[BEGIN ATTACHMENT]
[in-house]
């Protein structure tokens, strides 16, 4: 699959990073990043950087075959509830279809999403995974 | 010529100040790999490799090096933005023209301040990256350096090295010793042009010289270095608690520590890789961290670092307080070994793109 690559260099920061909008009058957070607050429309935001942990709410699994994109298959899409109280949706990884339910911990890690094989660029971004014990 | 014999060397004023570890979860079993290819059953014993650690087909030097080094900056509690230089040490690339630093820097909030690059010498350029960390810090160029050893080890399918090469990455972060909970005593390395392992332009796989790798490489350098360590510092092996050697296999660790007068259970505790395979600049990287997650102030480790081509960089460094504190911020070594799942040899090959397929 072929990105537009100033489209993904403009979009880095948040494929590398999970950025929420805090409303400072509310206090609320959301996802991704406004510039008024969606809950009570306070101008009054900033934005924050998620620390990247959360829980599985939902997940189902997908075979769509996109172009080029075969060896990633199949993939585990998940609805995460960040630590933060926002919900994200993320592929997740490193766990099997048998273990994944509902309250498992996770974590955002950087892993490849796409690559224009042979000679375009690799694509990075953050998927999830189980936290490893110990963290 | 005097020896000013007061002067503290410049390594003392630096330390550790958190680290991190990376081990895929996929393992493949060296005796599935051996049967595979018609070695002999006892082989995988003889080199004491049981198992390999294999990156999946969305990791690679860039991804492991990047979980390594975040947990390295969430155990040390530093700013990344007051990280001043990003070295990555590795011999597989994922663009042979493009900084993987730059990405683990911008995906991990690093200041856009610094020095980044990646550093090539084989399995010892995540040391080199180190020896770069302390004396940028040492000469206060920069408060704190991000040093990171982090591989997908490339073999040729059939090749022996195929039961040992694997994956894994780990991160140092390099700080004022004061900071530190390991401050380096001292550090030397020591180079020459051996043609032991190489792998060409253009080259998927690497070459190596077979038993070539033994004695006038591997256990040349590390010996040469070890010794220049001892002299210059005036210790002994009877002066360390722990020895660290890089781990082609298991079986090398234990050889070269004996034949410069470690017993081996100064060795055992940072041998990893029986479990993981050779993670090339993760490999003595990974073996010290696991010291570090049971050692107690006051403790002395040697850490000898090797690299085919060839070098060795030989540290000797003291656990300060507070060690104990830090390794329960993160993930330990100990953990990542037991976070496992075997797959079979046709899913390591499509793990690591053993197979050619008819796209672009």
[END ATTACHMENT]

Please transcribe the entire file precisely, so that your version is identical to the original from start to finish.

[in-house]
């Protein structure tokens, strides 16, 4: 699959990073990043950087075959509830279809999403995974 | 010529100040790999490799090096933005023209301040990256350096090295010793042009010289270095608690520590890789961290670092307080070994793109 690559260099920061909008009058957070607050429309935001942990709410699994994109298959899409109280949706990884339910911990890690094989660029971004014990 | 014999060397004023570890979860079993290819059953014993650690087909030097080094900056509690230089040490690339630093820097909030690059010498350029960390810090160029050893080890399918090469990455972060909970005593390395392992332009796989790798490489350098360590510092092996050697296999660790007068259970505790395979600049990287997650102030480790081509960089460094504190911020070594799942040899090959397929 072929990105537009100033489209993904403009979009880095948040494929590398999970950025929420805090409303400072509310206090609320959301996802991704406004510039008024969606809950009570306070101008009054900033934005924050998620620390990247959360829980599985939902997940189902997908075979769509996109172009080029075969060896990633199949993939585990998940609805995460960040630590933060926002919900994200993320592929997740490193766990099997048998273990994944509902309250498992996770974590955002950087892993490849796409690559224009042979000679375009690799694509990075953050998927999830189980936290490893110990963290 | 005097020896000013007061002067503290410049390594003392630096330390550790958190680290991190990376081990895929996929393992493949060296005796599935051996049967595979018609070695002999006892082989995988003889080199004491049981198992390999294999990156999946969305990791690679860039991804492991990047979980390594975040947990390295969430155990040390530093700013990344007051990280001043990003070295990555590795011999597989994922663009042979493009900084993987730059990405683990911008995906991990690093200041856009610094020095980044990646550093090539084989399995010892995540040391080199180190020896770069302390004396940028040492000469206060920069408060704190991000040093990171982090591989997908490339073999040729059939090749022996195929039961040992694997994956894994780990991160140092390099700080004022004061900071530190390991401050380096001292550090030397020591180079020459051996043609032991190489792998060409253009080259998927690497070459190596077979038993070539033994004695006038591997256990040349590390010996040469070890010794220049001892002299210059005036210790002994009877002066360390722990020895660290890089781990082609298991079986090398234990050889070269004996034949410069470690017993081996100064060795055992940072041998990893029986479990993981050779993670090339993760490999003595990974073996010290696991010291570090049971050692107690006051403790002395040697850490000898090797690299085919060839070098060795030989540290000797003291656990300060507070060690104990830090390794329960993160993930330990100990953990990542037991976070496992075997797959079979046709899913390591499509793990690591053993197979050619008819796209672009």